This post focuses on the versatility of Guidry's system and his maximizing of nickel personnel in today's CFB. Regarding the remainder of this post, it is foundational to understand that the hash marks in CFB are similar to high school in that they are at least double the width of the NFL. The wide sides of the field are more wide and the short sides of the field are more short. In my opinion, Guidry takes advantage of this. See the two illustrations below:
Regarding alignment, for purposes of this post, we will discuss the first step of alignment rules or "pre-alignment" based on placement of the ball in relation to the hash mark. As discussed in past posts, the nickel based systems feature a "five spoke" secondary. Those five spokes are (from field to boundary): field corner, strong/field safety (Star or Nickel or Sam), free safety, weak/boundary safety, and boundary corner]. Every position pre-aligns based on placement of the ball in relation to the hash.
Generally, the strong safety (Star or Nickel or Sam) is always inverted; the free safety is always deep; and the weak safety does both (but always to the short side of the field). See below:
The diagram above shows how easily the secondary shell can change without ever losing structural integrity. Generally speaking, the diagram above shows all alignment possibilities for each of the safety positions--not very much. Again, Patterson refers to this as the "five-spoke" secondary because of its ability to easily shift or rotate, while keeping its structural integrity.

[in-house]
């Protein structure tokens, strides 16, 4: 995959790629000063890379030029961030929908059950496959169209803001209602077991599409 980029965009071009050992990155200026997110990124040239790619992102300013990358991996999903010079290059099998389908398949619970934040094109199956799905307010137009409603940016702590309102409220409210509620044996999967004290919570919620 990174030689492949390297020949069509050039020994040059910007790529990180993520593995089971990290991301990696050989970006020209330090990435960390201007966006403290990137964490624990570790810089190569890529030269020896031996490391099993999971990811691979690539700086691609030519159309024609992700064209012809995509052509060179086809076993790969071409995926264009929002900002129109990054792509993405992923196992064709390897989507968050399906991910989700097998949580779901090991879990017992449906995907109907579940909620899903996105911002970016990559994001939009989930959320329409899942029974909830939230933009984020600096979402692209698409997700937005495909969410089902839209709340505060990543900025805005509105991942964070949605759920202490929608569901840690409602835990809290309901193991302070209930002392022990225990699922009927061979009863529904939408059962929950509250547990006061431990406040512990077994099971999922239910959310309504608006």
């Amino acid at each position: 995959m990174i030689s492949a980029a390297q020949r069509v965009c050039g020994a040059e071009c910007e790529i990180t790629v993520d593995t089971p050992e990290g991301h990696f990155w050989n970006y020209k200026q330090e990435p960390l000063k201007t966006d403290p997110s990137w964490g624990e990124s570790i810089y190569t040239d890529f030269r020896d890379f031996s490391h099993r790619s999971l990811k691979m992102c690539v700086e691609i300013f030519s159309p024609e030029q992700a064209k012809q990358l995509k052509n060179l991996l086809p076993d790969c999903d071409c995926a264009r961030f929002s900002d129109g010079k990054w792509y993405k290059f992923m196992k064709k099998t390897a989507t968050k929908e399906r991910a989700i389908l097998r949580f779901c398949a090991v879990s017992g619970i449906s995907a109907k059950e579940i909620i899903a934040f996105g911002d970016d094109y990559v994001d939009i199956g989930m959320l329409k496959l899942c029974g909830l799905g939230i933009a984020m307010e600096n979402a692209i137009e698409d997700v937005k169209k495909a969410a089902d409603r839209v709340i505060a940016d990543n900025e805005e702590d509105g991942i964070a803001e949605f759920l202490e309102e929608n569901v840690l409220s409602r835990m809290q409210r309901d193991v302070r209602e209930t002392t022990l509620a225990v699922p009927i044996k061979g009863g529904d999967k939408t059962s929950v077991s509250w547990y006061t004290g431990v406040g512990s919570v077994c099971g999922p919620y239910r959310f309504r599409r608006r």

From what I gather, Guidry runs the "five-spoke" concept at times. He also runs a good amount of mirrored coverages, which break this rule. I have seen a healthy amount of man-free, which would flip the strong safety/nickel to the boundary from time to time. However, even when Guidry runs man-free, his front appears to be operating independently of the the coverage.
Guidry takes the "five-spoke" concept and applies it to the front. It seems Guidry plays with the following pre-alignment rules:
Field Safety (Nickel/Star/Sam)
Free Safety (rolls to strength)
Field Defensive End
Defensive Tackle (flip-flop's on strength call)
Nose Tackle (flip-flop's on strength call)
Boundary Defensive End
Strong Inside Linebacker (flip-flop's on strength call)
Weak Inside Linebacker (flip-flop's on strength call)